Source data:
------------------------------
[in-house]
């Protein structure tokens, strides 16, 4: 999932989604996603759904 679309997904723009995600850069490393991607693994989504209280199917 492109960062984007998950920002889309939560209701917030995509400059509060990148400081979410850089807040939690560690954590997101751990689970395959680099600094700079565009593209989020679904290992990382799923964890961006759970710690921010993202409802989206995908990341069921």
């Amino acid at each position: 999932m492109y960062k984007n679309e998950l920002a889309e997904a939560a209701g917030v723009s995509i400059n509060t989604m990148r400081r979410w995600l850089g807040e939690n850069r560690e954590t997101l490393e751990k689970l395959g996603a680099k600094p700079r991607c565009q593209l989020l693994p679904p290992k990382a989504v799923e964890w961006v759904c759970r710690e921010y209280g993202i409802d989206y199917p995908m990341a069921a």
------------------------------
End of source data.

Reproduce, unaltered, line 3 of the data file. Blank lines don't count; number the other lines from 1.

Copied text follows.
């Amino acid at each position: 999932m492109y960062k984007n679309e998950l920002a889309e997904a939560a209701g917030v723009s995509i400059n509060t989604m990148r400081r979410w995600l850089g807040e939690n850069r560690e954590t997101l490393e751990k689970l395959g996603a680099k600094p700079r991607c565009q593209l989020l693994p679904p290992k990382a989504v799923e964890w961006v759904c759970r710690e921010y209280g993202i409802d989206y199917p995908m990341a069921a």